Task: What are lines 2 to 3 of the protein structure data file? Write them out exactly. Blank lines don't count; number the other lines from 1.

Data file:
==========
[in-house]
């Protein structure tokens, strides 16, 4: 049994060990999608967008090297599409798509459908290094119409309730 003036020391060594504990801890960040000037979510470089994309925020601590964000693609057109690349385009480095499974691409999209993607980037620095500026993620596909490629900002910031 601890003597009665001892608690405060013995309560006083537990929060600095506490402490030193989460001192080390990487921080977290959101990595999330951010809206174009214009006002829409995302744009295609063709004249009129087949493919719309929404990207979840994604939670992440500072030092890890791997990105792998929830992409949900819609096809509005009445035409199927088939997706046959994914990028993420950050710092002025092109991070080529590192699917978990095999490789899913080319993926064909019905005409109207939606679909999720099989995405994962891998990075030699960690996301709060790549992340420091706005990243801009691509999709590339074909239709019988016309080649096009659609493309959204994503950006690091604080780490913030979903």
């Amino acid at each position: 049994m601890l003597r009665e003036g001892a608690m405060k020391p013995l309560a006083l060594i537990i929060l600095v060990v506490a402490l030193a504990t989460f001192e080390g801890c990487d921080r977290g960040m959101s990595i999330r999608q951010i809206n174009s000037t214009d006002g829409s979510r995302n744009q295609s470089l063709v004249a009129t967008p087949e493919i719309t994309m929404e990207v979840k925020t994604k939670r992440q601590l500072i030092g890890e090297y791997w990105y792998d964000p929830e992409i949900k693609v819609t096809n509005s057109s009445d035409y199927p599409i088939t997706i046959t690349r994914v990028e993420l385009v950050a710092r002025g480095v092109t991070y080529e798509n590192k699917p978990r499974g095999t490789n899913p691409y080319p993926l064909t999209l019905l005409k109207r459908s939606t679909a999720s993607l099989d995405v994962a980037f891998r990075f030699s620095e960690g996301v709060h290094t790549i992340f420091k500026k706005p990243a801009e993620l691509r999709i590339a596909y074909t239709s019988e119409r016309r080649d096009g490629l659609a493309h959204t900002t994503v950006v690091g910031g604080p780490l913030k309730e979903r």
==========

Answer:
């Protein structure tokens, strides 16, 4: 049994060990999608967008090297599409798509459908290094119409309730 003036020391060594504990801890960040000037979510470089994309925020601590964000693609057109690349385009480095499974691409999209993607980037620095500026993620596909490629900002910031 601890003597009665001892608690405060013995309560006083537990929060600095506490402490030193989460001192080390990487921080977290959101990595999330951010809206174009214009006002829409995302744009295609063709004249009129087949493919719309929404990207979840994604939670992440500072030092890890791997990105792998929830992409949900819609096809509005009445035409199927088939997706046959994914990028993420950050710092002025092109991070080529590192699917978990095999490789899913080319993926064909019905005409109207939606679909999720099989995405994962891998990075030699960690996301709060790549992340420091706005990243801009691509999709590339074909239709019988016309080649096009659609493309959204994503950006690091604080780490913030979903």
């Amino acid at each position: 049994m601890l003597r009665e003036g001892a608690m405060k020391p013995l309560a006083l060594i537990i929060l600095v060990v506490a402490l030193a504990t989460f001192e080390g801890c990487d921080r977290g960040m959101s990595i999330r999608q951010i809206n174009s000037t214009d006002g829409s979510r995302n744009q295609s470089l063709v004249a009129t967008p087949e493919i719309t994309m929404e990207v979840k925020t994604k939670r992440q601590l500072i030092g890890e090297y791997w990105y792998d964000p929830e992409i949900k693609v819609t096809n509005s057109s009445d035409y199927p599409i088939t997706i046959t690349r994914v990028e993420l385009v950050a710092r002025g480095v092109t991070y080529e798509n590192k699917p978990r499974g095999t490789n899913p691409y080319p993926l064909t999209l019905l005409k109207r459908s939606t679909a999720s993607l099989d995405v994962a980037f891998r990075f030699s620095e960690g996301v709060h290094t790549i992340f420091k500026k706005p990243a801009e993620l691509r999709i590339a596909y074909t239709s019988e119409r016309r080649d096009g490629l659609a493309h959204t900002t994503v950006v690091g910031g604080p780490l913030k309730e979903r």